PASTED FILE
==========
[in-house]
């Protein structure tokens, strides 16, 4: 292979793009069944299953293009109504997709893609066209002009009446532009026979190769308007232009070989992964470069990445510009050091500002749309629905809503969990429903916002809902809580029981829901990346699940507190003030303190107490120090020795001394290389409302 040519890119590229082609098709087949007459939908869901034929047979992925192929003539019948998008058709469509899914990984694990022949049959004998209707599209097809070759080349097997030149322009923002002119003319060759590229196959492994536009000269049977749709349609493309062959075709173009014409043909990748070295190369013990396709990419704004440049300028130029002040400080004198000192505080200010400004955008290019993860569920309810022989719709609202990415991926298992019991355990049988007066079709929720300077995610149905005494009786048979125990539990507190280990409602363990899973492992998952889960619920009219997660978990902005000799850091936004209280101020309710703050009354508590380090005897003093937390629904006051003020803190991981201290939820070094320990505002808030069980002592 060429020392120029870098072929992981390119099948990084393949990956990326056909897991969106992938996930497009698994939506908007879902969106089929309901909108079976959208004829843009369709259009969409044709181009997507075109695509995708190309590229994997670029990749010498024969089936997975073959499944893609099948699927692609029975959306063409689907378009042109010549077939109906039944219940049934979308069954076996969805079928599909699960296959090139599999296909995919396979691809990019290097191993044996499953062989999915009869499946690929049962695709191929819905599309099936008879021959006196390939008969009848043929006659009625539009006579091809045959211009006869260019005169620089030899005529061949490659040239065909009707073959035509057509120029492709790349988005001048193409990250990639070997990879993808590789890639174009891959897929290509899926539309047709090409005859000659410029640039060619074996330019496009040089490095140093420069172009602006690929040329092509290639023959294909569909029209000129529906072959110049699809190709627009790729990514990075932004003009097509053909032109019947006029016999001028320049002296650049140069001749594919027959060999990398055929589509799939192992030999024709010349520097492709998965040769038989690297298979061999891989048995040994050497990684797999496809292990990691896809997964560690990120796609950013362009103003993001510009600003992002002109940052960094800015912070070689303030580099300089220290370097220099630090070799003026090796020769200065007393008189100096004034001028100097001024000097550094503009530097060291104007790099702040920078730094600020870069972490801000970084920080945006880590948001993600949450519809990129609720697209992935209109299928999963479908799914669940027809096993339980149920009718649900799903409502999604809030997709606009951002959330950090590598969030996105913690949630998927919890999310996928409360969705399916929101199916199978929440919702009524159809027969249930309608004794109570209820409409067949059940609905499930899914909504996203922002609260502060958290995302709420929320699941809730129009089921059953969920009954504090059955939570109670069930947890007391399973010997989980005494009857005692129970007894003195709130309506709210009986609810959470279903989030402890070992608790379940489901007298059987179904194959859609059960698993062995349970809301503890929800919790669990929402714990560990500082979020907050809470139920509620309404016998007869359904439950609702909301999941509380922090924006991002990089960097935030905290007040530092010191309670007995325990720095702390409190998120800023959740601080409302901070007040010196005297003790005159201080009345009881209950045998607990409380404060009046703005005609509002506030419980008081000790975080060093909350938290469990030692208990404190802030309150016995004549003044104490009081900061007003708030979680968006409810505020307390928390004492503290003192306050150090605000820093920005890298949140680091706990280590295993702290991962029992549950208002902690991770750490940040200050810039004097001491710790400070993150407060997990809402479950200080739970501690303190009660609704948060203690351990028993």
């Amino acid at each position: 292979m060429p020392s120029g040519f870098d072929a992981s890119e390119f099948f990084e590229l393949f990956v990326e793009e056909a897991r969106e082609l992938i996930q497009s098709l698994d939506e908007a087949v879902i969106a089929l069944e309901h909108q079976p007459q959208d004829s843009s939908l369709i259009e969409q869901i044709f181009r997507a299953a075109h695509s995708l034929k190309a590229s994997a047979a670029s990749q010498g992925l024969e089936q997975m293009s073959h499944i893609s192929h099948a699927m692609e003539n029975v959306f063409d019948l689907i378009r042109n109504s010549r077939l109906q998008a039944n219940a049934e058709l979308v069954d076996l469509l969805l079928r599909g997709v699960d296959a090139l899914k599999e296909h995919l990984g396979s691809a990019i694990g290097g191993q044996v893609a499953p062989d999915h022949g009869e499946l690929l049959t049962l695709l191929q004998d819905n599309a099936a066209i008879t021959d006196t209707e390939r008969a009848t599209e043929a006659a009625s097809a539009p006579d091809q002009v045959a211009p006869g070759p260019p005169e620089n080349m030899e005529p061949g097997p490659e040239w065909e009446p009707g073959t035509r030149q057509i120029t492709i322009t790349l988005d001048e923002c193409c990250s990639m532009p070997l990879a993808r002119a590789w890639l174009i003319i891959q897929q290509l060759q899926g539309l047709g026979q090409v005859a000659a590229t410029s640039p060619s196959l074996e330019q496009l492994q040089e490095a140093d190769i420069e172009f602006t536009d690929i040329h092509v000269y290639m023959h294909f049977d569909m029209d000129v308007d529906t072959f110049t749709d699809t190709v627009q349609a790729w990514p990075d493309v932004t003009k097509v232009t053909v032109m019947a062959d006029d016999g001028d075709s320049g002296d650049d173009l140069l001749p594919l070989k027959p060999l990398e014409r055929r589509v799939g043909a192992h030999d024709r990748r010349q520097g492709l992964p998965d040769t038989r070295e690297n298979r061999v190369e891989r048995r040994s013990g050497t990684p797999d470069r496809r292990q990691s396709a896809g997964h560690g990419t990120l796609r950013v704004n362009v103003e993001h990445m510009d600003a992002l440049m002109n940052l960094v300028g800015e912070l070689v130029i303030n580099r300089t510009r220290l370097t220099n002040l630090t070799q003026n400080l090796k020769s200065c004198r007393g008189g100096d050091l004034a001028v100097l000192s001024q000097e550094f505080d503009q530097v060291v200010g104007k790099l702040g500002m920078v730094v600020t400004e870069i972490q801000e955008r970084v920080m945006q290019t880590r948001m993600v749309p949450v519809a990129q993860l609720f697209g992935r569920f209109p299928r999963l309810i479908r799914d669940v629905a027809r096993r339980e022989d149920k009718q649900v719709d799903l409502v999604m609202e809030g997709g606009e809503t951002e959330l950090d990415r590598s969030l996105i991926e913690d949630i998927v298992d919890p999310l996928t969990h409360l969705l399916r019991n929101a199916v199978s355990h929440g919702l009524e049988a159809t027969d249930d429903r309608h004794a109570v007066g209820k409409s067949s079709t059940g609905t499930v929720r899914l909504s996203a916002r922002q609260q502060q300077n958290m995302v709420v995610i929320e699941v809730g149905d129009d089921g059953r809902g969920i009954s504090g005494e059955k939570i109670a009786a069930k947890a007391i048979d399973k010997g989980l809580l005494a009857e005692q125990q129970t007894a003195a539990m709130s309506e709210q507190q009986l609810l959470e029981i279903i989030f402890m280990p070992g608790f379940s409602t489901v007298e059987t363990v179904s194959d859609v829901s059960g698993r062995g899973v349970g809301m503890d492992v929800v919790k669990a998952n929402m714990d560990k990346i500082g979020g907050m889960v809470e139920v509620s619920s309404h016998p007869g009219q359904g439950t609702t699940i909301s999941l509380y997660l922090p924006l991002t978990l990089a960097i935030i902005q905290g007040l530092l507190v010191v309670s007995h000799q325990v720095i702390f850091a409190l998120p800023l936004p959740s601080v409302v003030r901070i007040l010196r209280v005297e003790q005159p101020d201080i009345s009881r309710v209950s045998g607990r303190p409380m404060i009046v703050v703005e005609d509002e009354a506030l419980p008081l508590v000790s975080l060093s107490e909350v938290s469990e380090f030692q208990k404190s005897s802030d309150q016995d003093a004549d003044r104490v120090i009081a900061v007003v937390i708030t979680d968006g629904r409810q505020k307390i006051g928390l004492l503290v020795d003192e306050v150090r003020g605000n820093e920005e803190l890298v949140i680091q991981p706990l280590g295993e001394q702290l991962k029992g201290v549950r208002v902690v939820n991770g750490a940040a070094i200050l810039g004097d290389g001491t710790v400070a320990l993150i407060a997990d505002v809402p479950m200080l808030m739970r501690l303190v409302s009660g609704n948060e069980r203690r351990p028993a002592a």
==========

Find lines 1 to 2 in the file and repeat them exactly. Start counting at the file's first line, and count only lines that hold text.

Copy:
[in-house]
């Protein structure tokens, strides 16, 4: 292979793009069944299953293009109504997709893609066209002009009446532009026979190769308007232009070989992964470069990445510009050091500002749309629905809503969990429903916002809902809580029981829901990346699940507190003030303190107490120090020795001394290389409302 040519890119590229082609098709087949007459939908869901034929047979992925192929003539019948998008058709469509899914990984694990022949049959004998209707599209097809070759080349097997030149322009923002002119003319060759590229196959492994536009000269049977749709349609493309062959075709173009014409043909990748070295190369013990396709990419704004440049300028130029002040400080004198000192505080200010400004955008290019993860569920309810022989719709609202990415991926298992019991355990049988007066079709929720300077995610149905005494009786048979125990539990507190280990409602363990899973492992998952889960619920009219997660978990902005000799850091936004209280101020309710703050009354508590380090005897003093937390629904006051003020803190991981201290939820070094320990505002808030069980002592 060429020392120029870098072929992981390119099948990084393949990956990326056909897991969106992938996930497009698994939506908007879902969106089929309901909108079976959208004829843009369709259009969409044709181009997507075109695509995708190309590229994997670029990749010498024969089936997975073959499944893609099948699927692609029975959306063409689907378009042109010549077939109906039944219940049934979308069954076996969805079928599909699960296959090139599999296909995919396979691809990019290097191993044996499953062989999915009869499946690929049962695709191929819905599309099936008879021959006196390939008969009848043929006659009625539009006579091809045959211009006869260019005169620089030899005529061949490659040239065909009707073959035509057509120029492709790349988005001048193409990250990639070997990879993808590789890639174009891959897929290509899926539309047709090409005859000659410029640039060619074996330019496009040089490095140093420069172009602006690929040329092509290639023959294909569909029209000129529906072959110049699809190709627009790729990514990075932004003009097509053909032109019947006029016999001028320049002296650049140069001749594919027959060999990398055929589509799939192992030999024709010349520097492709998965040769038989690297298979061999891989048995040994050497990684797999496809292990990691896809997964560690990120796609950013362009103003993001510009600003992002002109940052960094800015912070070689303030580099300089220290370097220099630090070799003026090796020769200065007393008189100096004034001028100097001024000097550094503009530097060291104007790099702040920078730094600020870069972490801000970084920080945006880590948001993600949450519809990129609720697209992935209109299928999963479908799914669940027809096993339980149920009718649900799903409502999604809030997709606009951002959330950090590598969030996105913690949630998927919890999310996928409360969705399916929101199916199978929440919702009524159809027969249930309608004794109570209820409409067949059940609905499930899914909504996203922002609260502060958290995302709420929320699941809730129009089921059953969920009954504090059955939570109670069930947890007391399973010997989980005494009857005692129970007894003195709130309506709210009986609810959470279903989030402890070992608790379940489901007298059987179904194959859609059960698993062995349970809301503890929800919790669990929402714990560990500082979020907050809470139920509620309404016998007869359904439950609702909301999941509380922090924006991002990089960097935030905290007040530092010191309670007995325990720095702390409190998120800023959740601080409302901070007040010196005297003790005159201080009345009881209950045998607990409380404060009046703005005609509002506030419980008081000790975080060093909350938290469990030692208990404190802030309150016995004549003044104490009081900061007003708030979680968006409810505020307390928390004492503290003192306050150090605000820093920005890298949140680091706990280590295993702290991962029992549950208002902690991770750490940040200050810039004097001491710790400070993150407060997990809402479950200080739970501690303190009660609704948060203690351990028993």